Both Bissel and the CIA nabob were undoubtedly aware that Kennedy formed the Foreign Intelligence Advisory Board as a special organ to "bring the CIA under the control of the President".  In other words, JFK wanted to make sure the spooks knew who was in charge. Alas, the spooks fought back - unwilling to have anyone like a President ordering them around.

Back to the NSA Protests -

As for Melissa Harris Perry (on the issue of the NSA protests), she interjected many  more smoke screens and nonsense in her Sunday morning show to attempt to make the protestors appear as over reacting to the spooks. One of these was: How could a government that can't even set up a health care website be able to mount such a massive security spy operation?  Of course, she's a moron and as one of her guests pointed out to the dope: "Please don't confuse the NSA with a private Canadian software contractor". DUH!

Harris Perry also wanted to make hay out of the "irony" of people demanding the gov't stop watching them but on the other hand, putting up so much personal information on Facebook, or going to porn sites, or posting blogs.  But, of course, this isn't the same as a powerful government secret agency deliberately collecting metadata with no exercise of will by the citizen!

As guest Barton Gellman of the Century Foundation pointed out, in regard to the modern day metadata collection:

"What's different now is you don't have the potential of obscurity you used to have - you have automated systems that collect everything: who you talk to, exactly when, where you travel,  where you bank, what you buy and machines can correlate all of it.. You have no control over it. In ordinary life you can choose to control your words or choose to be quiet if you know someone is listening to you. You can't do anything to control the metadata and how they collect and correlate it automatically to assess threats."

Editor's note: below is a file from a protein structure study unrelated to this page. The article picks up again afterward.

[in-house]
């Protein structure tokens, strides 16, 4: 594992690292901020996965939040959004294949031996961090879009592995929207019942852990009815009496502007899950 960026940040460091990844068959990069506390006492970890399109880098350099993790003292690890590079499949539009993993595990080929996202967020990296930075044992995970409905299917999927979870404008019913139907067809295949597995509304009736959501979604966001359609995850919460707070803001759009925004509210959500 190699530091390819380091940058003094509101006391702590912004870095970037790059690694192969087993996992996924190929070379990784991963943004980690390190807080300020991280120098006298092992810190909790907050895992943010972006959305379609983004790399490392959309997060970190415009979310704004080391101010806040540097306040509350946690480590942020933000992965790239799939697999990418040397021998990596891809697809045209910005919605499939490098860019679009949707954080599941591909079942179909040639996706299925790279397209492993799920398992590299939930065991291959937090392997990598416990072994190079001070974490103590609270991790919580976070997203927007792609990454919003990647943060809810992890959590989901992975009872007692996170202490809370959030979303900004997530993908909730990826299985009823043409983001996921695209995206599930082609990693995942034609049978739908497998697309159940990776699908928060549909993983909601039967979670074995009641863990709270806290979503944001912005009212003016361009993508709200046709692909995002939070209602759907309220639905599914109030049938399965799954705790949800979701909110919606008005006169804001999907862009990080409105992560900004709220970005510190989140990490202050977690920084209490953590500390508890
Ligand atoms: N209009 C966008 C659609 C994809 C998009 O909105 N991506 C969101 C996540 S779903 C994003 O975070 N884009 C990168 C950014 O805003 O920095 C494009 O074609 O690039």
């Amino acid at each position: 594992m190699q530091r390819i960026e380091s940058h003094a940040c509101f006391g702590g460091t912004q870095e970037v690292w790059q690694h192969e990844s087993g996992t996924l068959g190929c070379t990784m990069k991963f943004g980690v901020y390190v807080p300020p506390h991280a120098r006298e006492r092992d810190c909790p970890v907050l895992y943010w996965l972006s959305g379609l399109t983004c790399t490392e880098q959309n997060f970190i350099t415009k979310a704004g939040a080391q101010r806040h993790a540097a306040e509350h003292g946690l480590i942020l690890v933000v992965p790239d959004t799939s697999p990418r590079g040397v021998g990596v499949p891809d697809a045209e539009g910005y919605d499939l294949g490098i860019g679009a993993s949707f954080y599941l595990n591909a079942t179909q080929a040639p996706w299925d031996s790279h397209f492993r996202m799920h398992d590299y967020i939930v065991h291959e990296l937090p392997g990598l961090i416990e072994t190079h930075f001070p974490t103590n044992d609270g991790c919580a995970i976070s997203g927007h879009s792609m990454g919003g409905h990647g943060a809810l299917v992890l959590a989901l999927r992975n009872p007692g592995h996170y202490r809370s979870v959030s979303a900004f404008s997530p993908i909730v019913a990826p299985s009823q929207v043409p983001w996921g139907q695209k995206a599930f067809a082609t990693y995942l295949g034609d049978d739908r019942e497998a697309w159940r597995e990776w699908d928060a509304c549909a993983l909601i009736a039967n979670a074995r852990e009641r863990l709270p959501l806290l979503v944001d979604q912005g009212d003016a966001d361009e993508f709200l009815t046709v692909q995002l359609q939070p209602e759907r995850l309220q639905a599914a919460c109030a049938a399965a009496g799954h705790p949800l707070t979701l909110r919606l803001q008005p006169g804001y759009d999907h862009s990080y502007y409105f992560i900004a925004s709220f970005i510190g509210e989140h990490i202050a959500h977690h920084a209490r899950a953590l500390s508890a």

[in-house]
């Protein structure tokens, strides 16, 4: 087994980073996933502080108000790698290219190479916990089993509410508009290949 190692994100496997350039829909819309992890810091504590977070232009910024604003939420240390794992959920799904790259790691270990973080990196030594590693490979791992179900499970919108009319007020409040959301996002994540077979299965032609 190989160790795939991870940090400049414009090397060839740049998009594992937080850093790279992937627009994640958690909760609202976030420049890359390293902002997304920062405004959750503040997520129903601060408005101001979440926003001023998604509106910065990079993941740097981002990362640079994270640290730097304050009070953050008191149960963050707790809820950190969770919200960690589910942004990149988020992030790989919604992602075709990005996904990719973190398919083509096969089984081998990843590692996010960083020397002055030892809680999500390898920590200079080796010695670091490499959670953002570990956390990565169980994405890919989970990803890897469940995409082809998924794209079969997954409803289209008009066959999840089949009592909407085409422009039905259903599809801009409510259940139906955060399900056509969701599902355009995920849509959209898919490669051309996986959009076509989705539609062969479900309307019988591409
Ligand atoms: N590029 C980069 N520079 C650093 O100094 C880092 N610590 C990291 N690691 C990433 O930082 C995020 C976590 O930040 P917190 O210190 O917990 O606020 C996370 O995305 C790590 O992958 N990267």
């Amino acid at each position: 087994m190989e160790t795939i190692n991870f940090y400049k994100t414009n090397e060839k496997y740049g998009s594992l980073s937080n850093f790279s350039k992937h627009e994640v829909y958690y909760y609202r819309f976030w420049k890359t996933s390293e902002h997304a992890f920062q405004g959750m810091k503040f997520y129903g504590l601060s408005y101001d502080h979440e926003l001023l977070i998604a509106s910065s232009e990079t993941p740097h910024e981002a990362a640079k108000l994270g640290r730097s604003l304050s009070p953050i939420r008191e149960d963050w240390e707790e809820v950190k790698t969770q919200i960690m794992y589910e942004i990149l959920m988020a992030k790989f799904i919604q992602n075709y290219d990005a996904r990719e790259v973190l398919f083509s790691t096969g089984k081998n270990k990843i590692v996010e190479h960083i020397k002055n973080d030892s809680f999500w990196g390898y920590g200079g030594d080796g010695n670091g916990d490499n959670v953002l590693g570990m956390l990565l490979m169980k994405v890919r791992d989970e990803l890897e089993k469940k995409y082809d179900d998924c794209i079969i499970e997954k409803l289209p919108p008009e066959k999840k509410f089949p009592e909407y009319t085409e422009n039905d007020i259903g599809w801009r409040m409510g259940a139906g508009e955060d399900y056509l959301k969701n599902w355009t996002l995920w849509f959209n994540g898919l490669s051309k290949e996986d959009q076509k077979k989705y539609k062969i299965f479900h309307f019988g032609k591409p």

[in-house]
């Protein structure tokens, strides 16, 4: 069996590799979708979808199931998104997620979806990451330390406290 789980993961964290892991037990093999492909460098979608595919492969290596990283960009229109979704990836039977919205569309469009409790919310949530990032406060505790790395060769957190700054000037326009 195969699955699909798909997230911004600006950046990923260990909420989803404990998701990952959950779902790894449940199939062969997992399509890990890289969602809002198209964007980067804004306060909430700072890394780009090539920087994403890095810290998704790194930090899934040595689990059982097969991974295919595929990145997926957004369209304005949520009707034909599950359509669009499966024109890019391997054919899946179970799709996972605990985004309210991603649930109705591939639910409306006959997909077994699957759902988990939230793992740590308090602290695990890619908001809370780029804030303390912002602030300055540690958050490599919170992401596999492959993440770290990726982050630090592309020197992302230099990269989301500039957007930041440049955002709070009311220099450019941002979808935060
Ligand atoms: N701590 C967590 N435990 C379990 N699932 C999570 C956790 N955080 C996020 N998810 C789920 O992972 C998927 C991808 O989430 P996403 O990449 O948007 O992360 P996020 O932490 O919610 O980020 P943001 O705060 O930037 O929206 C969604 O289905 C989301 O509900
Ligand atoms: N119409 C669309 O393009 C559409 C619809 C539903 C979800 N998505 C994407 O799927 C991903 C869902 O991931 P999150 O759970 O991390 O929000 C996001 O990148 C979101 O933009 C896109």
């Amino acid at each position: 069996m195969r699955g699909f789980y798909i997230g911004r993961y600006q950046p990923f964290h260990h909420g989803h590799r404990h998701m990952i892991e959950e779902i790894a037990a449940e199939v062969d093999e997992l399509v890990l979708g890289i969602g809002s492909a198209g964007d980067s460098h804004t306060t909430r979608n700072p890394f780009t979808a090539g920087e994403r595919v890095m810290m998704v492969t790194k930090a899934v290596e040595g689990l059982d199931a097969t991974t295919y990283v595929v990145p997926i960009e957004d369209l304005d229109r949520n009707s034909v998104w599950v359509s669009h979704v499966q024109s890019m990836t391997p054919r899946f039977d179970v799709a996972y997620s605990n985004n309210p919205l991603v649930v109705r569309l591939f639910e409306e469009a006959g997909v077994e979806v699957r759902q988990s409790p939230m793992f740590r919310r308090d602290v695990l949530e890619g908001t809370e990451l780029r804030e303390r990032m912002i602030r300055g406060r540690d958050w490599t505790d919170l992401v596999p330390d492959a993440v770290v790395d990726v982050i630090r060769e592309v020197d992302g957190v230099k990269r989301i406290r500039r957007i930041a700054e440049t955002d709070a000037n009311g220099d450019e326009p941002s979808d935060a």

And bear in mind, you may be one correlation away from being deemed a "terrorist", or criminal or "enemy of the state", say if you accidentally get a call from one guy who happens to support terror organizations via a charity. You may also be one correlation away if somehow the spooks determine you are into "domestic terrorism"  - say by openly opposing a fracking well.

Sadly, fake Libos like Melissa Harris Perry will never get it, or why at times it is strategically useful for citizens to band together across party lines to fight an even bigger monster : the over reach of the national security state. Thus, her also being "perplexed" at why liberals might band with libertarians like Justin Amash, i.e. to fight for changes to the NSA - Patriot Act oversight laws, and making Fisa courts accountable.

Those like Melissa are their own worst enemies. Sadly they aren't perspicacious enough to even know it.